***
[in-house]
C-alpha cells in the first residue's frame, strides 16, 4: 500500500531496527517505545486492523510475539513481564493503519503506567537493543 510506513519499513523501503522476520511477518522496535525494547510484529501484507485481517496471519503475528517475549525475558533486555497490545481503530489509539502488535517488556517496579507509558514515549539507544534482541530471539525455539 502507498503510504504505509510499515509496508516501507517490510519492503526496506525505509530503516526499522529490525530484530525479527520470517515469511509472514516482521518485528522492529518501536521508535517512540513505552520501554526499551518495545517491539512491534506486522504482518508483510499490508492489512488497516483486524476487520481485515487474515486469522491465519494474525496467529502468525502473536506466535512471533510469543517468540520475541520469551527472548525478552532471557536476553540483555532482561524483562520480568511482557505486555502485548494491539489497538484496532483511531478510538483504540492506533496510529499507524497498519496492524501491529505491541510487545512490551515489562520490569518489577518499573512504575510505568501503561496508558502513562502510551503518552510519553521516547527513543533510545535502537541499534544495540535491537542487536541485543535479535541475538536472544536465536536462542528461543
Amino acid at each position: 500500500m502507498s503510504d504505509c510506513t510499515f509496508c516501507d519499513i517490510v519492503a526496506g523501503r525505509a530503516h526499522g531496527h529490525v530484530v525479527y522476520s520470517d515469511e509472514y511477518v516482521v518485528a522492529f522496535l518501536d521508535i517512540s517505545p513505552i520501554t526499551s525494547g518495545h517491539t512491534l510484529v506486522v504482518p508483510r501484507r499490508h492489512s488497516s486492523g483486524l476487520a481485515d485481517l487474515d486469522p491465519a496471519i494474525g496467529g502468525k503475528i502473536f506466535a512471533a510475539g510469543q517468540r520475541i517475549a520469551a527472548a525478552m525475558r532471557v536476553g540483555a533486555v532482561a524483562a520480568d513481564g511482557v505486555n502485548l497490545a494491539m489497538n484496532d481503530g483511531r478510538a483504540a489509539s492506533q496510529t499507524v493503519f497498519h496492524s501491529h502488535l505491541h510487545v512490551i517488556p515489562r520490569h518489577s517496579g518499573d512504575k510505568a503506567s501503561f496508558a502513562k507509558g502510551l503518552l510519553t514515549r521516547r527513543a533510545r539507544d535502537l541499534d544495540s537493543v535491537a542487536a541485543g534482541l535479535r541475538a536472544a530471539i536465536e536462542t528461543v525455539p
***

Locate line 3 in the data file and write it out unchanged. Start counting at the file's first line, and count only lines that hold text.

Amino acid at each position: 500500500m502507498s503510504d504505509c510506513t510499515f509496508c516501507d519499513i517490510v519492503a526496506g523501503r525505509a530503516h526499522g531496527h529490525v530484530v525479527y522476520s520470517d515469511e509472514y511477518v516482521v518485528a522492529f522496535l518501536d521508535i517512540s517505545p513505552i520501554t526499551s525494547g518495545h517491539t512491534l510484529v506486522v504482518p508483510r501484507r499490508h492489512s488497516s486492523g483486524l476487520a481485515d485481517l487474515d486469522p491465519a496471519i494474525g496467529g502468525k503475528i502473536f506466535a512471533a510475539g510469543q517468540r520475541i517475549a520469551a527472548a525478552m525475558r532471557v536476553g540483555a533486555v532482561a524483562a520480568d513481564g511482557v505486555n502485548l497490545a494491539m489497538n484496532d481503530g483511531r478510538a483504540a489509539s492506533q496510529t499507524v493503519f497498519h496492524s501491529h502488535l505491541h510487545v512490551i517488556p515489562r520490569h518489577s517496579g518499573d512504575k510505568a503506567s501503561f496508558a502513562k507509558g502510551l503518552l510519553t514515549r521516547r527513543a533510545r539507544d535502537l541499534d544495540s537493543v535491537a542487536a541485543g534482541l535479535r541475538a536472544a530471539i536465536e536462542t528461543v525455539p